RSS Feed

Posts Tagged ‘race relations’

  1. The Black Power Mixtape (1967-1975)

    November 28, 2013 by

    Since we didn’t have a feature documentary to watch this week, and because I finally watched this film today, I thought I would share The Black Power Mixtape (1967-1975). It is actually a nice film to add to the mix of the documentaries we have already seen because it has a bit of a new angle that we haven’t quite seen yet. While fitting in somewhere with the Fog of War and When We Were Kings because it relies on current day interviews and archival footage, this film brings a new dimension in the way that it employs those assets. It takes a film or a series of TV news segments and repurposes them. This might always be the case with archival footage, but in the Black Power Mixtape it feels like something new. Maybe it is due to the perspective of the film.

    The interesting part about the movie is that the original perspective of the footage that is used is from the Swedish TV reporters, but in it’s current form it feels that the perspective is given back to those who were either filmed in the 1960’s and 1970’s, or were directly affected by the movements that were happening throughout those decades. Viewers are given the original intent by the Swedish TV reporters with the added layer of the interviews with the participants and current black leaders who give their perspective about what was going on, and how they felt about the interview and the movements that were happening. The original film was from an outsider, both racially and nationally. In the new version, the insiders get to see this outsider perspective and make comments about it.  These new interviews speak directly to the footage and not just in general which gives the film a certain intimacy rather than leaving it in some broad realm of History. It is possible that this intimacy was achieved in the original film segments though, and that the interviews aren’t what create this. I am still trying to figure out exactly how the interviews and the archival footage work together. I thought of it one way, but then read a review that made me question it. In the review A.O. Scott said, “Their words sometimes deepen the viewer’s appreciation of what is on screen, though at other times the nuances and contradictions of the past outstrip the didacticism of the commentary. But the fact that the speakers’ faces are never seen produces a feeling of estrangement that is crucial to the film’s effectiveness. You become acutely aware of gaps and discontinuities: between slogans and realities, between political ideals and stubborn social problems, between then and now.” I guess I felt like the estrangement that he mentioned was accurate, and yet I still felt a closeness.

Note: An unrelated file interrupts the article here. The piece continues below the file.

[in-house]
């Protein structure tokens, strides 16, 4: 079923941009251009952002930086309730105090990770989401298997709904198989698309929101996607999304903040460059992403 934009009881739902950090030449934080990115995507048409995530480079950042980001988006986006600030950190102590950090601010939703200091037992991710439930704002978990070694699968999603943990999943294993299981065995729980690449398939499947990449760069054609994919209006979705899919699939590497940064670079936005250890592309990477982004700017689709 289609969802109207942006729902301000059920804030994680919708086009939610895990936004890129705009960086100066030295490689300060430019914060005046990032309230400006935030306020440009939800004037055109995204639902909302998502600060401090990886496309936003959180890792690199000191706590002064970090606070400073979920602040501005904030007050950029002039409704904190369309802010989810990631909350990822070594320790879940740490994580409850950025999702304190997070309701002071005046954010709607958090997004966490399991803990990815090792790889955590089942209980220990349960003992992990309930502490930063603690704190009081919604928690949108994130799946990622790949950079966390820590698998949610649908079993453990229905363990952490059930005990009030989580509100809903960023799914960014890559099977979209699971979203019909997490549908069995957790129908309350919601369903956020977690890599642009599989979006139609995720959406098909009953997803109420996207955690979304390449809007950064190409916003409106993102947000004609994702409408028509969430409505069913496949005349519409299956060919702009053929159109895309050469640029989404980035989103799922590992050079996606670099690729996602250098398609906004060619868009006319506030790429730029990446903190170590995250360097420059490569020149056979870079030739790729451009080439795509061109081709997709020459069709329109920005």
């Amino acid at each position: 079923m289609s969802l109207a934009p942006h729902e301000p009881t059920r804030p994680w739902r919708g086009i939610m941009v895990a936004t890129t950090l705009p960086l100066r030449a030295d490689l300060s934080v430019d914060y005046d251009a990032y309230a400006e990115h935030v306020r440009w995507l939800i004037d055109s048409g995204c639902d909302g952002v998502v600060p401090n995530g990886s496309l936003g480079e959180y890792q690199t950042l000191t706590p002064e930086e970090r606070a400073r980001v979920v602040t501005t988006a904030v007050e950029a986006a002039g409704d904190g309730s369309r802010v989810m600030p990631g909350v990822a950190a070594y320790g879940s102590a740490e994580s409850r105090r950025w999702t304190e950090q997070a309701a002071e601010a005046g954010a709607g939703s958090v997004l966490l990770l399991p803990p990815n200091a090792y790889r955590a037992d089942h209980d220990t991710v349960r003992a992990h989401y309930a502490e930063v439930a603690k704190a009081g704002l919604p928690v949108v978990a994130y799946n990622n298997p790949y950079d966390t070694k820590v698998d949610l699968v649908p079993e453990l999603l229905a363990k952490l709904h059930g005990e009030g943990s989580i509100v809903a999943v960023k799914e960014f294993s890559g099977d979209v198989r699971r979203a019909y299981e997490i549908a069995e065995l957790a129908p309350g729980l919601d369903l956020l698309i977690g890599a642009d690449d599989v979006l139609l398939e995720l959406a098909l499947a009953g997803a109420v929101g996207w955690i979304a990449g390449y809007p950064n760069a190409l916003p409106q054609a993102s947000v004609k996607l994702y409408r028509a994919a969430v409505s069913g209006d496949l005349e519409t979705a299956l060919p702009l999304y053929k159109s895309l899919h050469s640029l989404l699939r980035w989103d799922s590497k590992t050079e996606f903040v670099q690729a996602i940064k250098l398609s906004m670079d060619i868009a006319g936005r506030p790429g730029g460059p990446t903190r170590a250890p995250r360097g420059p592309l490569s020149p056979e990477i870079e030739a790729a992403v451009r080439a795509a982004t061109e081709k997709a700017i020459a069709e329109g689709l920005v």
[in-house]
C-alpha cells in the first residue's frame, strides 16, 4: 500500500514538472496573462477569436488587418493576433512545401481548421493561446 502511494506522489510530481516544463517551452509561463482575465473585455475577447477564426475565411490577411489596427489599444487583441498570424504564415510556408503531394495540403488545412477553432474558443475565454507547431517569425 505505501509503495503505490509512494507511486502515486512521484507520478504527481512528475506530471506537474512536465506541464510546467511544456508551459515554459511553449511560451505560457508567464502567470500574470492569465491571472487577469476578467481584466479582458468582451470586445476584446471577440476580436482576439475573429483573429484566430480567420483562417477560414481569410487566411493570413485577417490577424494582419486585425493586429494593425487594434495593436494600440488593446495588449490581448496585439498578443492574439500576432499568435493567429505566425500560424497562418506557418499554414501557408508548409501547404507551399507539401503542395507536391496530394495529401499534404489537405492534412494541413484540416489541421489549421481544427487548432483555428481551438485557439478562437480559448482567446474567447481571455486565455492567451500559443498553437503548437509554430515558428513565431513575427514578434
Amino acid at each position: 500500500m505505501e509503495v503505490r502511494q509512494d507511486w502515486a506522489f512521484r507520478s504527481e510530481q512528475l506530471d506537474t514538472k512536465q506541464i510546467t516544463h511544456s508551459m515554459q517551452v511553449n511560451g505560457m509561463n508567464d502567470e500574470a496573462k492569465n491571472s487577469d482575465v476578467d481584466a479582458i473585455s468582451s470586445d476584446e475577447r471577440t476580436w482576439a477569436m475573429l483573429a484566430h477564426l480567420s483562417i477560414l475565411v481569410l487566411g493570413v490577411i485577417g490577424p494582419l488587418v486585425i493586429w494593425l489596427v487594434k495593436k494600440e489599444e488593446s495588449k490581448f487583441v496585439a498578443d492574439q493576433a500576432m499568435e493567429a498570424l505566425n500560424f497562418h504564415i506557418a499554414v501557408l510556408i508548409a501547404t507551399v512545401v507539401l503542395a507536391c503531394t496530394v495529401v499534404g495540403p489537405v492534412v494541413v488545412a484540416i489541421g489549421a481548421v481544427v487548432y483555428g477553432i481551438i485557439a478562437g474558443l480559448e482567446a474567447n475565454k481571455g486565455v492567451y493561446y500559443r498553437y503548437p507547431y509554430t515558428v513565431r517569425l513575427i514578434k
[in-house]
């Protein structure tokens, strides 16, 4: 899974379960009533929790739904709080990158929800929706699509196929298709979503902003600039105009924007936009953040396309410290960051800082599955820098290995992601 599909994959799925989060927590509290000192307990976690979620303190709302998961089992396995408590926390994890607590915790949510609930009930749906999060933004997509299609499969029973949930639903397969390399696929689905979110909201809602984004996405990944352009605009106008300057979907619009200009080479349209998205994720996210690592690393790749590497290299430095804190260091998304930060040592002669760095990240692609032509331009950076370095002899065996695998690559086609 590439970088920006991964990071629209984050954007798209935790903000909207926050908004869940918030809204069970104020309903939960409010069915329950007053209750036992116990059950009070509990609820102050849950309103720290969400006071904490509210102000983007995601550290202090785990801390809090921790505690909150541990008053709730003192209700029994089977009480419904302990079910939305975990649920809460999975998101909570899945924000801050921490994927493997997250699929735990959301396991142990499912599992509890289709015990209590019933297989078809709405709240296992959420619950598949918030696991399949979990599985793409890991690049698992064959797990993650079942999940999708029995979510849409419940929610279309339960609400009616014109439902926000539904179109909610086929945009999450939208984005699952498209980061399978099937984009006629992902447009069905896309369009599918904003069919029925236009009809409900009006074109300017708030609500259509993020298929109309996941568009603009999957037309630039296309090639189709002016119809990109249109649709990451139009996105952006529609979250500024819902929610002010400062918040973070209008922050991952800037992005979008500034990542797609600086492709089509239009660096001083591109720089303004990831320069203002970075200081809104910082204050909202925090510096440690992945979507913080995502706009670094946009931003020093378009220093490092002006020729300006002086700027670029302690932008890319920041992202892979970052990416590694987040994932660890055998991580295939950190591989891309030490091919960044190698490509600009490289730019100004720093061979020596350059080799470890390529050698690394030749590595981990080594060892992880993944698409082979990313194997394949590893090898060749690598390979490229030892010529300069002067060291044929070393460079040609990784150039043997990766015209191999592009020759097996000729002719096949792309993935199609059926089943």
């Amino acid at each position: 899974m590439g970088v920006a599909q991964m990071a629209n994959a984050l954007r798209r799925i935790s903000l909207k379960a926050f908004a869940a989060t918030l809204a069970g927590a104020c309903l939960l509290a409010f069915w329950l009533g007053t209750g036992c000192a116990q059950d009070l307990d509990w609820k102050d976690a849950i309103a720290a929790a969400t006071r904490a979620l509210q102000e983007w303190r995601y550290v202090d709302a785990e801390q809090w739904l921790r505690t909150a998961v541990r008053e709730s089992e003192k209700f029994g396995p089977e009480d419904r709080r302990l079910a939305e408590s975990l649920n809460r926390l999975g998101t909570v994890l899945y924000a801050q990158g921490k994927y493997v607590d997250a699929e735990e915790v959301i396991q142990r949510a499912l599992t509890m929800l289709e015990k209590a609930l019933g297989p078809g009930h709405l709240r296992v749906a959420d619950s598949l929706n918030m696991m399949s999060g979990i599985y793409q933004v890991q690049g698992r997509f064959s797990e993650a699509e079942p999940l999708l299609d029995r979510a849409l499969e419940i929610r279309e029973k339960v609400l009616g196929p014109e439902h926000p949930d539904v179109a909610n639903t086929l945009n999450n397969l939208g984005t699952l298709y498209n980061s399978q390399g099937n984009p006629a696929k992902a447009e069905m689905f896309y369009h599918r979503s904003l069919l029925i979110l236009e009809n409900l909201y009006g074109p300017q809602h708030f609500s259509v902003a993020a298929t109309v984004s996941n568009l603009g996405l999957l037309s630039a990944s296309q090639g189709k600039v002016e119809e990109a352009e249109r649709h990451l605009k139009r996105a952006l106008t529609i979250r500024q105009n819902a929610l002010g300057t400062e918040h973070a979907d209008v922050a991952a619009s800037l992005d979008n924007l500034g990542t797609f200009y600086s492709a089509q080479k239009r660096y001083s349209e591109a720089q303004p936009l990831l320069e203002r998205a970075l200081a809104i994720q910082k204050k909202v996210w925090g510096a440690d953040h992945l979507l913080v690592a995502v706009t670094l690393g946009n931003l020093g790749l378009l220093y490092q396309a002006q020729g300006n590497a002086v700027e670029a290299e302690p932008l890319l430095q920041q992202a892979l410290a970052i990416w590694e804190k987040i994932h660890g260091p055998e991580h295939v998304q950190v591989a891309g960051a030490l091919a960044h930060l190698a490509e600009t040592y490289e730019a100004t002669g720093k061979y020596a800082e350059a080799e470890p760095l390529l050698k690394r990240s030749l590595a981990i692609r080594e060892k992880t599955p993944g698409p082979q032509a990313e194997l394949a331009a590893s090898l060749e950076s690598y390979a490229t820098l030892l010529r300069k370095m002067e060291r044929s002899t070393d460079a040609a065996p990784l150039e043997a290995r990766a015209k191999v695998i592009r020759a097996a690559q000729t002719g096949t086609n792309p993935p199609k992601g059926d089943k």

Skip to toolbar